Sidney Johnston Catts

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Sidney Johnston Catts
Sidney Johnston Catts in 1916 (cropped).jpg
22nd Governor of Florida
In office
January 2, 1917 – January 4, 1921
Preceded byPark Trammell
Succeeded byCary A. Hardee
Personal details
BornJuly 31, 1863
Pleasant Hill, Alabama
DiedMarch 9, 1936(1936-03-09) (aged 72)
DeFuniak Springs, Florida
Political partyDemocrat, Prohibition
Spouse(s)Alice May Campbell Catts
ChildrenRuth Cawthon, Elizabeth Paderick, Alice May Stiegel, Rozier Catts
ProfessionPolitician, Insurance Salesman, Baptist Minister

Sidney Johnston Catts (July 31, 1863 – March 9, 1936) was an American politician and anti-Catholic activist. He served as the 22nd Governor of Florida from 1917 to 1921.


Catts was born in Pleasant Hill, Alabama and he earned a law degree from Cumberland School of Law at Cumberland University in 1882. Catts became a pastor in Alabama and soon he moved to Florida. Catts then left his job as a pastor to sell insurance.

In 1916, he ran for Governor of Florida as a Democrat. He won the party's nomination before a recount was ordered and he came in second. He then received the nomination of the Prohibition Party and won the general election with 43% of the vote. Catts served as governor from January 2, 1917, to January 4, 1921. As governor, his proposals for reform were stopped by the state legislature.

The following is an excerpt from his inauguration speech:

Your triumph is no less in this good hour in beautiful Florida, for you have withstood the onslaughts of the county and state political rings, the corporations, the railroads, the fierce opposition of the press and organization of the negro voters of this state against you and the power of the Roman Catholic hierarchy against you. Yet over all of these the common people of Florida, the everyday cracker people have triumphed.[2]

At the onset of World War I as Florida teemed with a never-before-seen wave of Anti-German sentiment, Catts attempted to exploit this to further his own anti-Catholic and racist agendas. The governor publicly theorized that the monks of St. Leo Abbey near Tampa (many of whom were either German Americans or German immigrants) were planning to arm Florida's African-American community for a popular revolt in favor of Kaiser Wilhelm II, after which Pope Benedict XV (a well documented pacifist, who was Italian, not German) would take over Florida and move the Holy See to nearby San Antonio and close all of the Protestant churches. This actually caused a fair number of German settlers to move to friendlier parts of the country. The abbot of St. Leo, Right Rev. Charles Mohr, OSB, published several dignified responses to these outlandish conspiracy theories. In support of the St. Leo monks, many Pasco County Protestants made it a point to appear in public with local Catholics. Because of the backlash, Catts was forced to tone down his rhetoric when in the area.[3][4]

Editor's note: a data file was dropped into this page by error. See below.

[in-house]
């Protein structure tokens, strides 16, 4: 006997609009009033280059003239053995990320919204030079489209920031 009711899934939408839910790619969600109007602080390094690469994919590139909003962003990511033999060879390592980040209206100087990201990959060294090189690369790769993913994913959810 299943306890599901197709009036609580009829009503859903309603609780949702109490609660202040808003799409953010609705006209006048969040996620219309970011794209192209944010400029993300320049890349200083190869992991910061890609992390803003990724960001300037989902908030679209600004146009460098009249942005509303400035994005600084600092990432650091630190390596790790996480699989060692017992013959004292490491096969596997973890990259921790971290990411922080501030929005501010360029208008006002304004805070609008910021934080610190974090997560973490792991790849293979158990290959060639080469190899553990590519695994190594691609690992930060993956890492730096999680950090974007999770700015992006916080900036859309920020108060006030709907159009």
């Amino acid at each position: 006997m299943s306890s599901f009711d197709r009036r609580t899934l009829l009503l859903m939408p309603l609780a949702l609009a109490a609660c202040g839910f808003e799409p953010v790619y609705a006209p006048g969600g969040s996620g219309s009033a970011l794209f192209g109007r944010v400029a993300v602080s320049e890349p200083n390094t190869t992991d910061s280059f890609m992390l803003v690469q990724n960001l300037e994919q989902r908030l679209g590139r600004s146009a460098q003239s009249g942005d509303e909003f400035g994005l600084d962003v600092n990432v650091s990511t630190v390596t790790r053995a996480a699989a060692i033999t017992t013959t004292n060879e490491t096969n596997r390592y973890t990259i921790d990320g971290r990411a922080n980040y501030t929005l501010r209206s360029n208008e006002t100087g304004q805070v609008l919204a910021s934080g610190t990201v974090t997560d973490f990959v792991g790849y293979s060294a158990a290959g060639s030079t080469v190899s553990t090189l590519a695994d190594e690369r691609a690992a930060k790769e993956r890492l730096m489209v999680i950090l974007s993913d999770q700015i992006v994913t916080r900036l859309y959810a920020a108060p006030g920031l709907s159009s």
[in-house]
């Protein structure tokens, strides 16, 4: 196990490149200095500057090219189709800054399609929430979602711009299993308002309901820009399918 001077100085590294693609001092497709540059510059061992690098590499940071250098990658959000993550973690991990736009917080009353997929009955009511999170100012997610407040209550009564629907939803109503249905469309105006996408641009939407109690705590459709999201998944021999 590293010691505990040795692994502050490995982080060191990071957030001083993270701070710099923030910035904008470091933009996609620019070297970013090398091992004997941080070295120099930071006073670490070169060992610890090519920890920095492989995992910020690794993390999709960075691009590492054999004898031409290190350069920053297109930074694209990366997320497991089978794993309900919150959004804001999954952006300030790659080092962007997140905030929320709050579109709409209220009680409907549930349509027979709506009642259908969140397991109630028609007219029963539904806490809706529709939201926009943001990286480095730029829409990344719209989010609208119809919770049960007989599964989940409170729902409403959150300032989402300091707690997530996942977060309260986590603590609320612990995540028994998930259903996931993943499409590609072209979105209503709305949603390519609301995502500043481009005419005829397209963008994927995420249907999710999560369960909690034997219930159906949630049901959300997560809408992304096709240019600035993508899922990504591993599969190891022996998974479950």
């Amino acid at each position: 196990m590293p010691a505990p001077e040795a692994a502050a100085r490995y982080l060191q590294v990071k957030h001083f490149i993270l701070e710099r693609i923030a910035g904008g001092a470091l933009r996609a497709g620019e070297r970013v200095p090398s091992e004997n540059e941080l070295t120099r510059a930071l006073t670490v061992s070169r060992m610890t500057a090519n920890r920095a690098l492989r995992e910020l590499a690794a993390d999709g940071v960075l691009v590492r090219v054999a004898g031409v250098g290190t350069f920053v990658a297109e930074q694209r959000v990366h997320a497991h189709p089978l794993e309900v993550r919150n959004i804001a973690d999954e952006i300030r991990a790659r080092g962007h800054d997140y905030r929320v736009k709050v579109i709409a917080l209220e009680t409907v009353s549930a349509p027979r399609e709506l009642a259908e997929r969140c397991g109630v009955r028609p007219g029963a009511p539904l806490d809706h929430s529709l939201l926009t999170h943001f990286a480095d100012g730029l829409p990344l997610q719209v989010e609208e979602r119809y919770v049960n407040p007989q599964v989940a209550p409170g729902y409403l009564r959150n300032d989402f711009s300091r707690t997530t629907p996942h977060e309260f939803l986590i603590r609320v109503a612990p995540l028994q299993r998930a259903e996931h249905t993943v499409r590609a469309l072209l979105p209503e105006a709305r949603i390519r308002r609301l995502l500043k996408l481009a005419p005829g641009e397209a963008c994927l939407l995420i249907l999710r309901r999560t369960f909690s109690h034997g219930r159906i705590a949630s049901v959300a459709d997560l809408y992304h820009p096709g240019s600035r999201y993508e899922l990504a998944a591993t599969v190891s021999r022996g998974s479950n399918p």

Catts publicly labeled black residents as part of "an inferior race," and refused to criticize two lynchings in 1919. He was quoted in the press as saying that "only the vagrant, vagabond, worthless negro is lynched".[5] When the NAACP complained about these lynchings, Catts wrote denouncing the organization and blacks generally, declaring that "Your Race is always harping on the disgrace it brings to the state by a concourse of white people taking revenge for the dishonoring of a white woman, when if you would . . . [teach] your people not to kill our white officers and disgrace our white women, you would keep down a thousand times greater disgrace."[6]

Catts was ineligible to run for reelection in 1920 and he ran for the United States Senate as a Democrat, losing by a large margin to Senator Duncan U. Fletcher. Catts ran for governor in 1924 and 1928, losing both times. Catts was one of the Democrats who worked against presidential nominee Al Smith due to his religion.

Catts died in DeFuniak Springs, Florida on March 9, 1936.


  1. ^ George Brown Tindall, The Emergence of the New South, 1913-1945, vol. 10, p. 25. LSU Press, 1967, ISBN 978-080-7100-10-3
  2. ^ Krishnaiyer, Kartik (February 20, 2017). "A BRIEF HISTORY OF POLITICAL RACISM IN FLORIDA". The Florida Squeeze. Retrieved April 25, 2019.
  3. ^
  4. ^ Horgan, James J. (1990). Pioneer College: The Centennial History of Saint Leo College, Saint Leo Abbey, and Holy Name Priory. Saint Leo, FL. Saint Leo College Press. ISBN 978-0-945759-01-0
  5. ^ "Race riots at Millen, Ga". Buffalo Morning Express and Illustrated Buffalo Express. April 24, 1919. p. 9.
  6. ^ Colburn and Scher, Florida's Gubernatorial Politics, 222.

Further reading[edit]

  • Flynt, Wayne. Cracker Messiah: Governor Sidney J. Catts of Florida. Baton Rouge: Louisiana State U. Pr., 1977. 359 pp.

External links[edit]

Political offices
Preceded by
Park Trammell
Governor of Florida
January 2, 1917 – January 4, 1921
Succeeded by
Cary A. Hardee